I was in an ESL class the other day and the topic was on subject verb agreement. An exercise question posed:
There is/are four bananas on the table.
Of course the answer is “are”, as the subject “four bananas” requires a plural verb. The word “there” in this case, is not the subject. I just learned that this form of a sentence, with the subject after the verb and starting with the word “there” is called an expletive construction. It’s not how English normally is, with the whole Subject-Verb-Object thing (“Jimmy three the ball”). This kind of construction is much more Yoda-esque (“Thrown the ball was, young padawan Jimmy”).
Anyways, the lesson continued with conjunctions. Again, a question:
There is/are two apples and bananas on the table.
The answer is again “are”, because of the number of apples AND because “and” is a conjunction joining the apples and bananas. But then things got crazy. A student asked what verb was to be used if there was, say, a single noun with a plural noun. Specifically, what if the single noun was a non-countable, like “the water”.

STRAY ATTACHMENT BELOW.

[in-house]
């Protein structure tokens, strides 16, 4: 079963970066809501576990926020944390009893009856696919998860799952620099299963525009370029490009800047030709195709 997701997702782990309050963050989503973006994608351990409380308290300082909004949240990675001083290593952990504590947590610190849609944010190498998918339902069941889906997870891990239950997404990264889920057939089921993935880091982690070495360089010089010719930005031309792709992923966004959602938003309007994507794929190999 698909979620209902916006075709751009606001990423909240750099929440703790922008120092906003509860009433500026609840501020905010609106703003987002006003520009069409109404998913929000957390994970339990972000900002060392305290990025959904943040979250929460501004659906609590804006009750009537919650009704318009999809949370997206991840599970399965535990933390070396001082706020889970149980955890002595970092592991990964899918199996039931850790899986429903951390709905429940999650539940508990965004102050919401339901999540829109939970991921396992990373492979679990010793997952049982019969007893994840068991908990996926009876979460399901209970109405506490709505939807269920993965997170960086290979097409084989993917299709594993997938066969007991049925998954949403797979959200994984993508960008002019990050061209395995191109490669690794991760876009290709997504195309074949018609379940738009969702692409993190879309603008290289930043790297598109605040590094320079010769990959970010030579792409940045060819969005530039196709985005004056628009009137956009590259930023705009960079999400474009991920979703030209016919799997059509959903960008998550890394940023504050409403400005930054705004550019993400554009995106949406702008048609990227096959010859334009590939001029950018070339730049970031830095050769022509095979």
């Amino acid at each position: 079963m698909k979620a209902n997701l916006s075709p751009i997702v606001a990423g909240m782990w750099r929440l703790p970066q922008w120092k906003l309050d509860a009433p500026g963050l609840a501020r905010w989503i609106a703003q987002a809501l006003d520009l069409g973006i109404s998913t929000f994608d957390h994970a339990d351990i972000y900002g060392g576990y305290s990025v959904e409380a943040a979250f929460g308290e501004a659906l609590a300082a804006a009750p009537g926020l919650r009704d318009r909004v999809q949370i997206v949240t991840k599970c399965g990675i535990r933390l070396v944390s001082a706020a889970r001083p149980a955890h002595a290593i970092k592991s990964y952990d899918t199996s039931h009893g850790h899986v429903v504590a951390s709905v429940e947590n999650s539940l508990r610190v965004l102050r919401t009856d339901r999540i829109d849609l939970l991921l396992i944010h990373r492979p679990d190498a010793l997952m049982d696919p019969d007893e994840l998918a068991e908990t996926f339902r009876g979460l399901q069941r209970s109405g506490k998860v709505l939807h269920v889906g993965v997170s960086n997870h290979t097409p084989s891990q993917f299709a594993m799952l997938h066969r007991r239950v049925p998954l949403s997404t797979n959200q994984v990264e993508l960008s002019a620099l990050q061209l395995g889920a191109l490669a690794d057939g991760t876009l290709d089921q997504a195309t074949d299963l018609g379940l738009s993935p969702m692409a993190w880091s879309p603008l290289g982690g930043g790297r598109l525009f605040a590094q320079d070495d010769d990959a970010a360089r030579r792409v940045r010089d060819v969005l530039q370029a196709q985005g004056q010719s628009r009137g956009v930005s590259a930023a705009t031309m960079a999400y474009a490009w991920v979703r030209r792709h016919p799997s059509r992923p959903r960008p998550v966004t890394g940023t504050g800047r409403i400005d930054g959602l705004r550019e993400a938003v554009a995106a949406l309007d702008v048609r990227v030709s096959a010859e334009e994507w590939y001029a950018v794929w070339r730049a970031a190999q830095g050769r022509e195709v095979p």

You might get a sentence like “There are water and bananas on the table.” Technically this is right, yes? “Water” and “Banana” are being combined with the conjunction “and” and thus we have a plural, thus requiring a plural form of “be.” Holy crap. The ESL teachers and myself scratched our heads. No native speaker would ever say this, but it made sense.
English is a crazy ass language. Grammar especially. Grammar rules aren’t like math rules – hard and immutable. Rather, they’re more like fashion rules, rules meant to guide and suggest and even to be broken on occasion. Language is fluid and ever-evolving, so it doesn’t make sense to have rigid rules. Instead, we should merely look for consistency where possible, applying the rules always for the sake of that which is often left at the wayside of language: clarity. Similarly, we should apply the rules of style to promote individuality, taste, originality, and sensibility.
Just so you know, you should never write “There are water and some bananas in the fridge.” Rather, re-write that grammatical Frankenstein, avoiding the explicit construction altogether. The water and bananas are in the fridge.